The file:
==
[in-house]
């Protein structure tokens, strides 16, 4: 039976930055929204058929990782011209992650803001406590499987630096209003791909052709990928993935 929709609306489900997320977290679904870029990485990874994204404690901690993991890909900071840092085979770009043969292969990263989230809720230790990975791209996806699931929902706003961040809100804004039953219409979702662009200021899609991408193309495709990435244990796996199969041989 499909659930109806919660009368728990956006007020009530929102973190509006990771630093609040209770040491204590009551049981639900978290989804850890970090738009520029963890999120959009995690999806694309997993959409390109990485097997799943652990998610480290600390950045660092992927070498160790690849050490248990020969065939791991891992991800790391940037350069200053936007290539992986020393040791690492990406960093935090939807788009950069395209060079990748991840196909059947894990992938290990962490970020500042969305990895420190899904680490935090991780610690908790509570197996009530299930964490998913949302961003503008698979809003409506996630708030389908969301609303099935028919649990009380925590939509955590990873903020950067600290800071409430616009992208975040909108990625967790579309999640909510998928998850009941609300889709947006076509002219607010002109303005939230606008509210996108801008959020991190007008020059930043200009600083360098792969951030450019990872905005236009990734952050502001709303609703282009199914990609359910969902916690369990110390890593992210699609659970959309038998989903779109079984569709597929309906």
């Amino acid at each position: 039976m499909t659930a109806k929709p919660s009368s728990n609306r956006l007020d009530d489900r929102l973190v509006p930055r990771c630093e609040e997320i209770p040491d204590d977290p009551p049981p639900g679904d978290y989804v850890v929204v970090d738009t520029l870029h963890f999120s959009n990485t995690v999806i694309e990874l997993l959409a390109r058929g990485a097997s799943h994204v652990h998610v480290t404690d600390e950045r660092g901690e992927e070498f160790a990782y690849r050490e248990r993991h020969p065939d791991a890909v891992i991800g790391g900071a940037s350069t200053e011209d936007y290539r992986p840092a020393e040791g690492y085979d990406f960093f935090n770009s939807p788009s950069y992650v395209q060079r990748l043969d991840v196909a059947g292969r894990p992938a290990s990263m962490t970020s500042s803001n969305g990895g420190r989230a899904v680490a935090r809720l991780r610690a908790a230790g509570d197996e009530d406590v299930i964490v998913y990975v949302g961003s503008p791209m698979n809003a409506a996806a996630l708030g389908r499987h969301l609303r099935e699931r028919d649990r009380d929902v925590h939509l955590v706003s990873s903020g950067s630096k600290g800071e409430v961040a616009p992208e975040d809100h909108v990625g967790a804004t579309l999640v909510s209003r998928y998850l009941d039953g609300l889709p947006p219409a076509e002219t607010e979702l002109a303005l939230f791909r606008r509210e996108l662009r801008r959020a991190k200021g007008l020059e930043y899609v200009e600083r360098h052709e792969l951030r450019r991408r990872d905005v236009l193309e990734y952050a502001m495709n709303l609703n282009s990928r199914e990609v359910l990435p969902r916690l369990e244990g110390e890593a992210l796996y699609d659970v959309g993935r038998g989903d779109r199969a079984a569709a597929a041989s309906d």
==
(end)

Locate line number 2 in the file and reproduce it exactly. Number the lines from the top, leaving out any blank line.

């Protein structure tokens, strides 16, 4: 039976930055929204058929990782011209992650803001406590499987630096209003791909052709990928993935 929709609306489900997320977290679904870029990485990874994204404690901690993991890909900071840092085979770009043969292969990263989230809720230790990975791209996806699931929902706003961040809100804004039953219409979702662009200021899609991408193309495709990435244990796996199969041989 499909659930109806919660009368728990956006007020009530929102973190509006990771630093609040209770040491204590009551049981639900978290989804850890970090738009520029963890999120959009995690999806694309997993959409390109990485097997799943652990998610480290600390950045660092992927070498160790690849050490248990020969065939791991891992991800790391940037350069200053936007290539992986020393040791690492990406960093935090939807788009950069395209060079990748991840196909059947894990992938290990962490970020500042969305990895420190899904680490935090991780610690908790509570197996009530299930964490998913949302961003503008698979809003409506996630708030389908969301609303099935028919649990009380925590939509955590990873903020950067600290800071409430616009992208975040909108990625967790579309999640909510998928998850009941609300889709947006076509002219607010002109303005939230606008509210996108801008959020991190007008020059930043200009600083360098792969951030450019990872905005236009990734952050502001709303609703282009199914990609359910969902916690369990110390890593992210699609659970959309038998989903779109079984569709597929309906």